As a college professor I had many years back told me (when we were discussing the Age of Innocence): some things are worth preserving.

Posted by: Sean at November 16, 2004 at 09:43 AM

By way of editorial balance I would like to point out that some Conservatives invite ridicule.

Posted by: GoodFace at November 16, 2004 at 10:12 AM

One site:

Posted by: Michael at November 16, 2004 at 10:13 AM

Yes GoodFace, and 90% or more of the news media is assiduously ferreting out those who do. Even "rightwing" blogs do it; the first use of that magnificent word "Idiotarian" was to describe Pat Robertson. Of course, the MSM also tries to ridicule the conservatives who do not deserve ridicule. For example, they ridiculed Ronald Reagan in the early 1980s for saying the USSR was an Evil Empire and that we were then seeing its last days. What a chump he was, eh?

Posted by: Michael Lonie at November 16, 2004 at 01:20 PM

Does webdiary pay by the word or something? My eyes glazed over after a sentence of that tripe.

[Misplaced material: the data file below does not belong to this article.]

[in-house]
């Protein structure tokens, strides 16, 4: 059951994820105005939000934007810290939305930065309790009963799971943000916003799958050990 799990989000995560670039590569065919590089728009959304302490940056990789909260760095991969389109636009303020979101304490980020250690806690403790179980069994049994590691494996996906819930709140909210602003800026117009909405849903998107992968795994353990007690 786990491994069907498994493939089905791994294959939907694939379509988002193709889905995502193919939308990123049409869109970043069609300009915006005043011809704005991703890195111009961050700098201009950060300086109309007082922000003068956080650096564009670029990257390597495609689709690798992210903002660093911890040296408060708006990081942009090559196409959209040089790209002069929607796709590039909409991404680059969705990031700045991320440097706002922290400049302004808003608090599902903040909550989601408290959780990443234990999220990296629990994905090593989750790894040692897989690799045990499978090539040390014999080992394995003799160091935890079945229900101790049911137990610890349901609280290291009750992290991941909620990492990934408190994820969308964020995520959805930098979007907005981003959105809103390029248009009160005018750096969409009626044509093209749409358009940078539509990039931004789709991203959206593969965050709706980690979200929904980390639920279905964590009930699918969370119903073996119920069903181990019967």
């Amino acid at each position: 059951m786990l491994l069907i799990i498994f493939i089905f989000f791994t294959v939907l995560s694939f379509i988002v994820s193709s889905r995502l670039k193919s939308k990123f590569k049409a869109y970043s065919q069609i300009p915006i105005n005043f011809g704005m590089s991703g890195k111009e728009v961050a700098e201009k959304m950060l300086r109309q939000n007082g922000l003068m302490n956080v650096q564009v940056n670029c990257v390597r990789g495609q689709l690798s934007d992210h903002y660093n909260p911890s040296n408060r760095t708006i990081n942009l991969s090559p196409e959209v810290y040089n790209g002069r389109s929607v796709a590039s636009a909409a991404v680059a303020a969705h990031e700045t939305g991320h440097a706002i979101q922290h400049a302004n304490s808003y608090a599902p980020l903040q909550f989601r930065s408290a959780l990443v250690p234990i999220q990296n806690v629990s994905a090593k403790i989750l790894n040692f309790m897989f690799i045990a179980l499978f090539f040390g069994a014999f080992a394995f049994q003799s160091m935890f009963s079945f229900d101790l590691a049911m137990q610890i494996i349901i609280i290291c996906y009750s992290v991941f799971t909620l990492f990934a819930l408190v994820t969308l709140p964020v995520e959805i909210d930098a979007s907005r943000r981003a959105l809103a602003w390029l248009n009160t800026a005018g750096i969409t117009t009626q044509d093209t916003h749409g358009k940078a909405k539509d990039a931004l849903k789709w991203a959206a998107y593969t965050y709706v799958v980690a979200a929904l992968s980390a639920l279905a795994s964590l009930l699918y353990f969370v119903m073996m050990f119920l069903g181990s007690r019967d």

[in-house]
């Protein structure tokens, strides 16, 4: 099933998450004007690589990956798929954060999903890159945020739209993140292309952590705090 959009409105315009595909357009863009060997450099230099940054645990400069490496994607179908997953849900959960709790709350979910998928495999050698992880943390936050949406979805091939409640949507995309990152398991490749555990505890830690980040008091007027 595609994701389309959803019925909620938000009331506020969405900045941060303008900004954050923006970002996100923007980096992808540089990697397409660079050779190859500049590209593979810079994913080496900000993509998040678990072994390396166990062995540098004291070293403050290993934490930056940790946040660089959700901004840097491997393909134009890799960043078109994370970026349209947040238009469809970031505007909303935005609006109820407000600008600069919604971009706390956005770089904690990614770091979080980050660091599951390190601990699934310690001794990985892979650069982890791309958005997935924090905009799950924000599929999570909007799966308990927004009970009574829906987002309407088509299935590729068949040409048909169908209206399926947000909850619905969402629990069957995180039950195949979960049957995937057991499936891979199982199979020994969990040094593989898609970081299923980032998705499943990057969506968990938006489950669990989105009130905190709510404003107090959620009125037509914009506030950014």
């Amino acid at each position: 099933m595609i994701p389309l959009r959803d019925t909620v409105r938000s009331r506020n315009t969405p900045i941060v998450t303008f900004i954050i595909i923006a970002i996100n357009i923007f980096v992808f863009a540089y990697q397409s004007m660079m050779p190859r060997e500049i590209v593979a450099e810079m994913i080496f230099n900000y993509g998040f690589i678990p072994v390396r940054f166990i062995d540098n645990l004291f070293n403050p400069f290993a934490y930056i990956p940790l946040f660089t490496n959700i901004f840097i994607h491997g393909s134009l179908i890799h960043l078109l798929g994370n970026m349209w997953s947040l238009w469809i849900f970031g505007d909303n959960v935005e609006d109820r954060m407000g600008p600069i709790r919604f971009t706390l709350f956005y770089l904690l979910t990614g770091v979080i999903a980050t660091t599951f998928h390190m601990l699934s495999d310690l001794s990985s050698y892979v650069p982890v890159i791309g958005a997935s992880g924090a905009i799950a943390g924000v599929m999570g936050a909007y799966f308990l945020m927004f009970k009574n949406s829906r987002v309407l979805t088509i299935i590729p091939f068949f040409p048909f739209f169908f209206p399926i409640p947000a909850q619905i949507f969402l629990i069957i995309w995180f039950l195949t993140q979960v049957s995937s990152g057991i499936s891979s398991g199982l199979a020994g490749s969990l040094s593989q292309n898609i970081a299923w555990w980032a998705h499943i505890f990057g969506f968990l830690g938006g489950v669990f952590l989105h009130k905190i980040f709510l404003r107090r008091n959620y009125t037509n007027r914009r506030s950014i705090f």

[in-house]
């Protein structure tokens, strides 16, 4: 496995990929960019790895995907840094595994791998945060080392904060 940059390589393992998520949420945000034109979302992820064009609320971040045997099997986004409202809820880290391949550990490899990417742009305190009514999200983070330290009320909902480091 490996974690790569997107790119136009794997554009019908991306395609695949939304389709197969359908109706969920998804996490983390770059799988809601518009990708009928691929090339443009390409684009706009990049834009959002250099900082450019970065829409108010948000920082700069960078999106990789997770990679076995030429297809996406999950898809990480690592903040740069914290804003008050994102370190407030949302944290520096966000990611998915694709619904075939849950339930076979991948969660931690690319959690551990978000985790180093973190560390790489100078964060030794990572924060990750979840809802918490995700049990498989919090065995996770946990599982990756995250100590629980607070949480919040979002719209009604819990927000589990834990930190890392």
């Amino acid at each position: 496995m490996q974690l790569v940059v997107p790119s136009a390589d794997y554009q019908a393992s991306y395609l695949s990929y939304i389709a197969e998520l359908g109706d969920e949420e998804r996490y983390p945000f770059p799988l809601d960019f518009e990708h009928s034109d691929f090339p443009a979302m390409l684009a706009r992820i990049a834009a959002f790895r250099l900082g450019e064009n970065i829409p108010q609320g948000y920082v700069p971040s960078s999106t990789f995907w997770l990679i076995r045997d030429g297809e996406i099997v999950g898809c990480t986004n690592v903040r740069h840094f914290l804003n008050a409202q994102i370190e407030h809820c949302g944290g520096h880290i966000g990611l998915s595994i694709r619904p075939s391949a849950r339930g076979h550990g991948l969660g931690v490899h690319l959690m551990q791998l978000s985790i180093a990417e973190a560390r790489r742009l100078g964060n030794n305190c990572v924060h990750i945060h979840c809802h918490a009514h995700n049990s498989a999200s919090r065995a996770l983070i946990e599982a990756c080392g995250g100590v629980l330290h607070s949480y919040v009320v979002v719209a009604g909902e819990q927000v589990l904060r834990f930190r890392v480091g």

PJ O'Rourke on conservatism:

The individual is the wellspring of conservatism. The purpose of conservative politics is to defend the liberty of the individual and - lest individualism run riot - insist upon individual responsibility.

Posted by: Art Vandelay at November 16, 2004 at 01:38 PM

Who is it that's filibustering the the President's nominees to prevent change in the common law?

Liberal and conservative are relative terms, but somehow they don't keep up with the times. This twit Bosler must be out of ideas. This is about the sixth time I've seen this "conservatives should conserve" in the past month. As P. J. O'Rourke rightly noted, what is being conserved is principles, like democracy instead of kritarchy. So-called liberals think of freedom as subjecting a whole society to the whims of the latest group of misfits to claim minority status.

Posted by: AST at November 16, 2004 at 01:57 PM